Nick Young happy to return home

EL SEGUNDO, Calif. -- In the week since Dwight Howard announced his decision to go to the Houston Rockets, players and front-office members of the Los Angeles Lakers have been treading pretty lightly on the subject.

General manager Mitch Kupchak released a statement wishing Howard luck. Even Kobe Bryant said, "I'm happy for him."

Leave it to L.A. native and newly-minted Laker Nick Young to say what everybody seemed to be thinking at his introductory news conference on Friday.

"That was the first time I've ever seen anybody leave L.A., wanting to leave L.A., and I'm from here so I haven't seen that," said the 28-year-old Young, who not only played high school ball at Reseda Cleveland but also played his college basketball at USC. "But Dwight had to do what he had to do."

Young jumped at the chance to return to the place where Howard fled.

"I just felt like I needed this opportunity," Young said. "Over the past couple of years, I feel like I've been getting disrespected a little bit out there and I feel with this stage the Lakers set, with the opportunity for playing time here, I can get my name back out there and get the respect I feel I deserve. I did this for myself, really."

The disrespect Young was referring to occurred in Philadelphia last season. The 76ers signed him to a one-year, $6 million deal, and he languished on the bench, picking up DNP-CDs with regularity. A season before that, he was hitting big shots in the playoffs for the Los Angeles Clippers. In 2010-11, he was averaging a career-high 17.4 points per game for the Washington Wizards.

Coming to Los Angeles was about getting back on track.

"We think there's a lot of playing time here for him if he works hard and earns it," Kupchak said. "We see him playing at the small forward and the guard position. He's very gifted athletically. We know he can score. We've been talking about improving the other parts of his game, which I think he's committed to working on to becoming a complete player."

While the Lakers couldn't offer Young much in terms of salary -- he signed a one-year deal for the veteran's minimum, worth about $1.2 million -- what they could offer was the precious commodity of a chance to play major minutes and a shot at the future.

Even though the Lakers have let it be known they want to maintain as much cap flexibility for the summer of 2014 as possible to pursue max-level free agents, Young is seen as a piece that could stick around once those marquee players are added.

"Although it's a short contract, we would hope that he would be here for a long, long time," said Kupchak, who had initially pursued Young last summer before holding off when the Steve Nash and Howard trades came together.

Acquiring Young allowed the Lakers to waive Metta World Peace via the amnesty clause and still have a player they believe can start in his place.

When asked if World Peace's spot in the starting lineup next season belonged to him, Young replied: "It should be."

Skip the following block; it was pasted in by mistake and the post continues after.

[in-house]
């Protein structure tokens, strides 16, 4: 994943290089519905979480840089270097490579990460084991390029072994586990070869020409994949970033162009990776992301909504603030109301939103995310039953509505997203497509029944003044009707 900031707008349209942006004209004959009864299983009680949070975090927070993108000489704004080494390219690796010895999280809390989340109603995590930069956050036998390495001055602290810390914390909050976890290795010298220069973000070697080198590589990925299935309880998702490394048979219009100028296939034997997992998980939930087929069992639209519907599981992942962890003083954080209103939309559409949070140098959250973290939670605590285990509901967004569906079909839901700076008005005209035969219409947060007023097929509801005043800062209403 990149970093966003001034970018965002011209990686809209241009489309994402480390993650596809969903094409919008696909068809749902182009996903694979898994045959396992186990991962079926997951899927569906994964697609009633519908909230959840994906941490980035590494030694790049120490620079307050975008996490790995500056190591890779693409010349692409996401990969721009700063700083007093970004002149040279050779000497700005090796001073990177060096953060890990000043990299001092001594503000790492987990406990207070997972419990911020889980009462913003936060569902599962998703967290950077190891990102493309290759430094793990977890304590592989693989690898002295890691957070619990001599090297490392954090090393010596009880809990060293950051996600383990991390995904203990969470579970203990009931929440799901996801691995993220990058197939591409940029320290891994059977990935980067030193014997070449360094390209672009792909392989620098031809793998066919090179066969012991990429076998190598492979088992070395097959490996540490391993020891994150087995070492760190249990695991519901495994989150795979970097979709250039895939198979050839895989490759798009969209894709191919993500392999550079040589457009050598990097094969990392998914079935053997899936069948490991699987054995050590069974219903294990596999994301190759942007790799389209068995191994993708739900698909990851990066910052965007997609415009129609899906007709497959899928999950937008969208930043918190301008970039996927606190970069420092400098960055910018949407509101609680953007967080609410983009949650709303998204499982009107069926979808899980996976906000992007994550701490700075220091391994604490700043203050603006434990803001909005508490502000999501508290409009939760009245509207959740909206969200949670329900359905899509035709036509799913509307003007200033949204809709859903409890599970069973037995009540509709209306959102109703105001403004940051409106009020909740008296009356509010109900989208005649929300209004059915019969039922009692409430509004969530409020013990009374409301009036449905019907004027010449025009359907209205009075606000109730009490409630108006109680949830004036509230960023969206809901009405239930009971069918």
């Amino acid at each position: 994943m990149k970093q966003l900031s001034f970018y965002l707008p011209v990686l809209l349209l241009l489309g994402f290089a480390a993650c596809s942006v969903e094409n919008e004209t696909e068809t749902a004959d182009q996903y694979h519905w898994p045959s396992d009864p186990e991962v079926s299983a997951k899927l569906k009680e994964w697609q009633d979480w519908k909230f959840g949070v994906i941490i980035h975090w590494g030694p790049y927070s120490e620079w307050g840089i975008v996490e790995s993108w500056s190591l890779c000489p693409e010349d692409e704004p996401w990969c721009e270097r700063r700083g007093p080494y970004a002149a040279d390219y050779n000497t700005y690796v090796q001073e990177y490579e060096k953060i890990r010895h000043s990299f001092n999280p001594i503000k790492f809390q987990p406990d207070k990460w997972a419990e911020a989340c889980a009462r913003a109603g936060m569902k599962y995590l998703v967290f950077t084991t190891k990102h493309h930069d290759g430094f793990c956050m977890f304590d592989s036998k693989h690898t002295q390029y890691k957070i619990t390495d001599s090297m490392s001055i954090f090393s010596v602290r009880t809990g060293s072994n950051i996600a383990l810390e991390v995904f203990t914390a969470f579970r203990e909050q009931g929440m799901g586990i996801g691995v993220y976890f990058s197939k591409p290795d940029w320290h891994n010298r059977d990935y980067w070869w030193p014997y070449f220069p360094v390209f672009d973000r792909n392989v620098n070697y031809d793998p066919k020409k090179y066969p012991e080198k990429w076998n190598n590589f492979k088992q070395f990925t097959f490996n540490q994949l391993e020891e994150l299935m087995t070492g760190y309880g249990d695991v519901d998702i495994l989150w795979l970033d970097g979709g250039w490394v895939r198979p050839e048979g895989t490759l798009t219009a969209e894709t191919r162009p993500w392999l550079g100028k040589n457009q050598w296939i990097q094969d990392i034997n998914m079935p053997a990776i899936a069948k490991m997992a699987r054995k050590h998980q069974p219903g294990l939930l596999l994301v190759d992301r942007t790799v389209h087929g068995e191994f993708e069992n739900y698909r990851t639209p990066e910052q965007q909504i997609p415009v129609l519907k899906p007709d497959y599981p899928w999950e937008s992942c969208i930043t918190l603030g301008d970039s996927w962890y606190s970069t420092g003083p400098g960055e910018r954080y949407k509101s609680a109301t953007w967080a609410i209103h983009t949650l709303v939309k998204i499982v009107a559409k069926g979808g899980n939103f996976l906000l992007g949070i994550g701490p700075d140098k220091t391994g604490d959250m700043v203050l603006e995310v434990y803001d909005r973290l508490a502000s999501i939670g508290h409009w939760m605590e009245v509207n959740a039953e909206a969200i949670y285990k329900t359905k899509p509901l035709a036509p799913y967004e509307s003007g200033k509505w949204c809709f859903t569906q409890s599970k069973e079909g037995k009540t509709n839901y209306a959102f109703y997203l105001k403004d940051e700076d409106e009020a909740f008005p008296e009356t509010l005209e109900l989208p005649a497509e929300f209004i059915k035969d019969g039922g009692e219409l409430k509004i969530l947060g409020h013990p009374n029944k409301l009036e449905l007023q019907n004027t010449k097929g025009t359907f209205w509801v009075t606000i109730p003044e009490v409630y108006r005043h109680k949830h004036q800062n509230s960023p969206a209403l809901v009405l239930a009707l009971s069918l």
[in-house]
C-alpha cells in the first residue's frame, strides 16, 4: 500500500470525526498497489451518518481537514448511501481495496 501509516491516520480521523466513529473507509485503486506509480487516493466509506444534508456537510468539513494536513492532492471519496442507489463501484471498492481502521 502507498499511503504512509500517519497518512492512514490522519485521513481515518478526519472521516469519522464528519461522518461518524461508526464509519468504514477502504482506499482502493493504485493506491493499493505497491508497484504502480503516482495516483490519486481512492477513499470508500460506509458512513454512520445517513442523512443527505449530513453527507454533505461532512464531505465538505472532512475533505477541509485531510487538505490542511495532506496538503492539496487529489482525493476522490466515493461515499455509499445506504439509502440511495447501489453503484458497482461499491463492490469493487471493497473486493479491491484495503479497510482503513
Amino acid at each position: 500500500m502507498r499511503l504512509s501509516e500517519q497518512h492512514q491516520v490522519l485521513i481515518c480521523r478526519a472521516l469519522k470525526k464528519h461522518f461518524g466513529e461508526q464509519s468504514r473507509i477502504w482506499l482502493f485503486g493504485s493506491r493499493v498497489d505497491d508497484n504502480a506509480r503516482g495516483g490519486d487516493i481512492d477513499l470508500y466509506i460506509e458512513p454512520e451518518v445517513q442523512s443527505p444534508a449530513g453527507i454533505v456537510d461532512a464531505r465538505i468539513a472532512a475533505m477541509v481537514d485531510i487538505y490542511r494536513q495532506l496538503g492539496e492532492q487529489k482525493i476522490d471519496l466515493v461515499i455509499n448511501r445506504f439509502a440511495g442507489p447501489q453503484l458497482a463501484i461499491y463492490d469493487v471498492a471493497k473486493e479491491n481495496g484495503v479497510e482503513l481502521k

Not that Young wants it handed to him. While playing shooting guard for most of his six seasons in the league, he has racked up just a 1.9 rebounds-per-game career average. World Peace, meanwhile, pulled down 5.0 boards per game last season. And don't forget defense, either. World Peace averaged 1.6 steals per game last season to Young's 0.6.

"To get out there on the floor, I need to do the other things too -- defend, rebound," said Young, a natural scorer who has an 11.3 points per game average in just 23.1 minutes per game in his career, with a career-high 43-point game against the Kings in 2011. "I feel I can do those things. I'm still learning. I ain't reached my potential yet. There's things I just need to pick up along the way."

Someone he intends to learn from is Bryant. Standing 6-feet-7, 210 pounds, Young has a nearly identical frame to the 6-foot-6, 205-pound Bryant, and his game resembles that of the Hall of Fame-bound Bryant.

"Growing up in L.A., Kobe was my idol, really," Young said. "Just to have an opportunity to step on the court and to pick his brain and see how he carries himself day-in and day-out, that's going to be big for me."

Young's belief in Bryant is also a big reason why he still classifies the Lakers as "contenders" for next season, while many have tempered their championship expectations because of Bryant's Achilles injury and Howard's departure.

"You never know with that man, No. 24," Young said. "Him and Nash and Pau [Gasol], they’re still trying to get to that championship game and they're still fighting their hearts out to continue to be a contender. I guess you just got to have that mindset coming in here. Anything less than a ring for Kobe I think is going to be disappointing."

Young already experienced a bit of minor disappointment before signing with the Lakers: his old high school rival, Jordan Farmar, started negotiations with the Lakers first and called dibs on wearing uniform No. 1, the same number Young has worn most of his career.

Young chose No. 0 instead, in part paying tribute to friend and former teammate Gilbert "Agent Zero" Arenas, and also to symbolize what coming home means to him.

"I feel l need to start from somewhere," Young said. "Start from the bottom again."